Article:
Introducing polyrhythm is one way to make your productions more interesting. It doesn’t have to be overly complex to stand out and take your music to the next level!
Polyrhythm vs. Polymeter: What’s the Difference?
Both share a prefix, but beyond that, they’re quite different. Let’s have a look at what separates a polyrhythm from a polymeter.
What Is Polymeter?
Polymeter is a combination of two or more different time signatures in a composition. The two opposing meters phase in and out with each other to create an interesting, almost hypnotic effect. 4/4 and 7/8 is one common use of polymeter, where you essentially shave off an eighth note from 4/4 meter to create 7/8. So you’d have one instrument, or group of instruments, playing 4/4, while another plays 7/8. Every seven bars the meters sync back up.
What Is a Polyrhythm?
Polyrhythm is at least philosophically similar to polymeter. But instead of combining two or more time signatures, it uses a single meter, and instead plays two or more different rhythms against each other. Usually you have one main rhythm playing against a counter rhythm, and the emphasis for both is on the first beat.
The easiest way to imagine it (and also one of the simplest examples of polyrhythm) is to picture one instrument playing four quarter-note beats in a bar and another instrument playing three beats in the same bar. A major takeaway here is that the three beats must be equal value; that is, each note length has to be the same. In this example, you’d end up with a triplet playing over four quarter notes. This is also known as a “three over four” polyrhythm.
One final thought: polyrhythms are not odd meter. In fact, most of them we hear in music are usually 4/4 or 3/4. They sound like odd meter, and that’s what makes them interesting—but you can very easily make 4/4 sound a lot crazier than it is just by creating a polyrhythm.
Polyrhythm vs. Cross Rhythm: What’s the Difference?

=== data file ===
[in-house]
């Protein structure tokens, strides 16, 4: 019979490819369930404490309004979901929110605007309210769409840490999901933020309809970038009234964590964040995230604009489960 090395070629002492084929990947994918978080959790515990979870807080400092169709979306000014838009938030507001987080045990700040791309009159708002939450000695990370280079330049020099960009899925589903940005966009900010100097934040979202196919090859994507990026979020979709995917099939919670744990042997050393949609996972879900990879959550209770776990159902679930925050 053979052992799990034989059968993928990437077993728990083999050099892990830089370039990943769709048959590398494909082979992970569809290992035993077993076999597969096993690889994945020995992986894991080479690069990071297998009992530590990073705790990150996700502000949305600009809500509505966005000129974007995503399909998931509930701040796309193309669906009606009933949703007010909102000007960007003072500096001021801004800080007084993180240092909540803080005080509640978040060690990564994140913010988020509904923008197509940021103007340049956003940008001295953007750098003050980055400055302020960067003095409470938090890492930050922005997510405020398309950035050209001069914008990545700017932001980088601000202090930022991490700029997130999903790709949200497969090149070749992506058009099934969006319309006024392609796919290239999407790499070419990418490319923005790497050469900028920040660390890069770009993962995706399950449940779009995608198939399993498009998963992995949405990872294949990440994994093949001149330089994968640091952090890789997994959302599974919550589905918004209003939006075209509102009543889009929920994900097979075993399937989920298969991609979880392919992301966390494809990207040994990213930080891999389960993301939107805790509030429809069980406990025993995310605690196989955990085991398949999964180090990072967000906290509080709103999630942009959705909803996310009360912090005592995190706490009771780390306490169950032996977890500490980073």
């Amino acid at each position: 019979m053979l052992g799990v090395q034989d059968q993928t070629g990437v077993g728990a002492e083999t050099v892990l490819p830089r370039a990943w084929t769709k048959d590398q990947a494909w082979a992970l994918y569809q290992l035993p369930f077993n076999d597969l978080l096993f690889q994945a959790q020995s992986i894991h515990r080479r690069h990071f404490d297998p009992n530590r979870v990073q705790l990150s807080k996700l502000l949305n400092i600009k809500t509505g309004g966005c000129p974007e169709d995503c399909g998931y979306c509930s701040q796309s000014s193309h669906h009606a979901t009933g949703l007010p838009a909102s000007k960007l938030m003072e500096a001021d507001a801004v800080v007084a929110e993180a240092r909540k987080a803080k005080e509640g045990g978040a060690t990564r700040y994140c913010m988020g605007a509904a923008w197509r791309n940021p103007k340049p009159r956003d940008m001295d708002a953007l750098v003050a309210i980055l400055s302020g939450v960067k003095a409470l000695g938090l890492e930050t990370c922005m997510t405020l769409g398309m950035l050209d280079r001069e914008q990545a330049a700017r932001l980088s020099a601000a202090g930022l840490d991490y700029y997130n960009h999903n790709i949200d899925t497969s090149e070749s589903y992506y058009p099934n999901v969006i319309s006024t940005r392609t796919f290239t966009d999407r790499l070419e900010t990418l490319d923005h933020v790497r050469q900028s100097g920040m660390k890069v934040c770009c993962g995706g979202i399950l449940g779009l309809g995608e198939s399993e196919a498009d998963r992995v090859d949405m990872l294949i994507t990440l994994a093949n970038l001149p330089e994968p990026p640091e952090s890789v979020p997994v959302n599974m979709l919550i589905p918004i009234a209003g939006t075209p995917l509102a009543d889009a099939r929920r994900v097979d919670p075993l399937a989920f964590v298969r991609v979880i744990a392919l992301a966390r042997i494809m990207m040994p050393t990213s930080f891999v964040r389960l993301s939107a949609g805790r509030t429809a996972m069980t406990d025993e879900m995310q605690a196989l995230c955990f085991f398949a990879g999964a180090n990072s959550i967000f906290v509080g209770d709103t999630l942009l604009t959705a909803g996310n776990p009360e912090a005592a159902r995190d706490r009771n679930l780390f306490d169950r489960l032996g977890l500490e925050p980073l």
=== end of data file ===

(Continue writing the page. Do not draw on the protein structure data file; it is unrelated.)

The only real difference between a polyrhythm and cross rhythm is how they’re used in a composition. We use the term cross rhythm when a polyrhythm forms the foundation of a whole piece; in other words, when a polyrhythm occurs throughout a whole song.
Why are polyrhythms useful in the studio?
This is a common question, if not a somewhat flawed one fundamentally. It isn’t so much that polyrhythms are useful, per se, but that they’re just another musical device you can use to spice up your productions. It’s not that they serve this utilitarian purpose to somehow make your mixes and songs better; polyrhythms are simply a way to create unique grooves that are more interesting to listeners!
As a mixer, though, you might experiment with polyrhythms through creative use of delay.
Common Types of Polyrhythms
Two over three
This is also called the hemiola and is one of the most common kinds of polyrhythms. You can call it “two over three,” “three over two,” “two against three,” etc., and it all means the same thing. It’s essentially a triplet played over a duplet, and each pair of notes syncs up on the first beat.
Three over four
After two over three, the next most common polyrhythm is three over four. You’ll typically find it in 3/4 meter, where one rhythm plays three quarter notes and another plays four dotted eighth notes.
Four over five
Thinking in fives can definitely be a challenge at first, but four over five is actually another common polyrhythm. It’s certainly best to hear it, as in the video above, to fully get a grasp on it.
Relatively new to music theory is the idea of Euclidean rhythms. They’re named after the ancient mathematician Euclid because they use his algorithm to devise ways of spacing out events as evenly as possible. The term “onsets” is used to describe the event, and “positions” describes the pulses or beats.
If you’re obsessed with music and math, then Euclidean rhythms are definitely worth a deep dive on your own time. We won’t get into the super nerdy bits here, as it’s only tangentially related to polyrhythm. Let’s just say Euclidean rhythm isn’t going to revolutionize the way people compose or think about music…at least not anytime soon.